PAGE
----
New Clause B. — (Power of local authority to make by-laws with respect to employment of juvenile persons.)

Part of Children and Young Persons Bill – in the House of Commons on 30th June 1932.

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Mr. STANLEY:

I beg to move, as an amendment to the Lords Amendment, in line 33, to leave out from the word "ship" to the end of the paragraph, and to insert instead thereof the words: or boat registered in the United Kingdom as a British ship or in any British fishing boat entered in the Fishing Boat Register. Both in Committee and on Report this subject received a great deal of discussion and consideration. The Government took the attitude that, although at the moment it was impossible to carry out proposals of this kind, yet they were fully in sympathy with them and pro- posed, as soon as the industrial situation improved, to implement their promise and the Committee, and the House subsequently, had sufficient faith in the genuineness of the Government's promise to accept the rejection of a similar Clause although many of those who went into the Lobby in favour of its rejection were in favour of the principle of it and wished to see it carried out at the earliest possible moment consonant with the national welfare. It is no good disguising the fact that I have been put in an extremely difficult position by the action of the Noble Lord who moved this new Clause and by its acceptance in the other House. I regret, of course, that they were not prepared to accept the pledge which was given in this House and which was repeated in the other and have seen fit not only to move this new Clause but to make the position even more difficult by adding the rider to it. This new Clause is wholly bad. It has no redeeming merits whatever. To start with, when we were discussing the matter on Report, in many quarters of the House which were favourable to the proposal itself doubts were expressed as to whether the local authority was the right body to carry out these duties, and from other quarters it was said very strongly that we had already gone too far in the direction of placing obligations of this kind upon local authorities and that the time would come when, if we were going to do things of this kind, the central Government which ordered it must take the responsibility of carrying it out.

I promised at the time that the interval that would have to elapse before the industrial situation improved and the Government was able to implement its pledge would be used by me in examining alternative methods to see if we could not carry out the pledge, when the time came,, in a way that would be acceptable to the whole House. I was in the course of making arrangements for what I believe is the only way to get these proposals on a proper footing, and that is to meet personally the trades chiefly concerned with these various unregulated employments, and I hoped, by means of personal consultation with them, to devise some method which would enable me to present to the House something that was agreed to by the employers, which was not objectionable to Members of the House and which all parties could join in sup- porting. My position has been made infinitely more difficult by the passage of this Clause. I have not doubt Members are already getting communication from various trading organisations which feel that in some way or other faith has been broken with them. They refer to a statement which I made, and to which I adhere, that I want this thing to be done, when it is done, with the consent and not in the teeth of the employers concerned. I shall have some hesitation in approaching them and probably some difficulty in dealing with them when they feel that the case has been judged over their heads and that there is not much good in discussing something that is already on the Statute Book. For that reason I feel that the Clause is actually a hindrance in the way of ever getting the thing that the Clause expresses done.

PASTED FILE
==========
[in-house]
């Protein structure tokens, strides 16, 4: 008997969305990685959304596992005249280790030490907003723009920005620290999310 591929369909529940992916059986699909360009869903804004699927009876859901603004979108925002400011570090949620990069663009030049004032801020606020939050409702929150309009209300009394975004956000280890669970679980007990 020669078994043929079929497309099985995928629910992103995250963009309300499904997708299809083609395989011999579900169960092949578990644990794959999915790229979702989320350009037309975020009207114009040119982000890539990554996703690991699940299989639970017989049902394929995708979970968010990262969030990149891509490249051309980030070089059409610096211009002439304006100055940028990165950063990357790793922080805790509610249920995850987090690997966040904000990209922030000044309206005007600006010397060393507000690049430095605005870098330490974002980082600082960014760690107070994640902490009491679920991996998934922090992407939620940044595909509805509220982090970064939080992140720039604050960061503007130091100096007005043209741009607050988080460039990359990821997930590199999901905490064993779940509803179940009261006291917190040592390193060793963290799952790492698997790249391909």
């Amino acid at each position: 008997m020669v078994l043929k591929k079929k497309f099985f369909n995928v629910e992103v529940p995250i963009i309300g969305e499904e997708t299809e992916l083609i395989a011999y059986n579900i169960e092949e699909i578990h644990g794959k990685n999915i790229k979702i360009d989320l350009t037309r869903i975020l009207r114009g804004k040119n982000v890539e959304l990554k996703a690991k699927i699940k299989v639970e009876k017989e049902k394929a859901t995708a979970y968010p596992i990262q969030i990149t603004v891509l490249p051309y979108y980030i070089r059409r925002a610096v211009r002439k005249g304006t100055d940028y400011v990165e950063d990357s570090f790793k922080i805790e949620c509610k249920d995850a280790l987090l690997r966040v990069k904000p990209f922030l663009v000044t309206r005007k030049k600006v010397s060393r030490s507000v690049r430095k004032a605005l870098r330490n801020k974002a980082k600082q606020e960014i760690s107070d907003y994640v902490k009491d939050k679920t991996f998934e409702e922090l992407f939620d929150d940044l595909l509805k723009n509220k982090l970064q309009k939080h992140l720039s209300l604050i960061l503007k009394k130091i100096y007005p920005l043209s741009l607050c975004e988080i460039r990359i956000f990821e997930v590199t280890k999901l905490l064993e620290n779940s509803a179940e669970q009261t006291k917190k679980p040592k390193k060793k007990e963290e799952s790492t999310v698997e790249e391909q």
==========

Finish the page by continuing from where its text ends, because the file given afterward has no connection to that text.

But there is an even more serious objection. The Clause sets out the machinery for dealing with unregulated employments. It goes on to say that this machinery can be brought into operation by a simple Resolution passed by both Houses of Parliament. The similar Clause was defeated in this House and was never inserted in the Bill. Therefore at no stage has there been any opportunity for Amendment or criticism. It would mean that the whole of this machinery could be brought into operation by a simple Resolution without those in this House who happen to disagree with it ever having had a single opportunity of putting down one Amendment to one of its provisions. Whether hon. Members support these proposals or not, they will all agree that it is not fair to the opponents of a Measure of such importance as this that they should be deprived of legitimate opportunities for Parliamentary discussion. As far as the merits of the Clause are concerned I should be asking the House not to amend it but to reject it, because I feel that it is of no assistance. In fact, to the supporters of the proposal, if anything, it is going rather to hamper them in their work, whereas it may seem to those who are opposed to it that the proposal is in some way a breach of faith and a deprivation of their natural Parliamentary rights.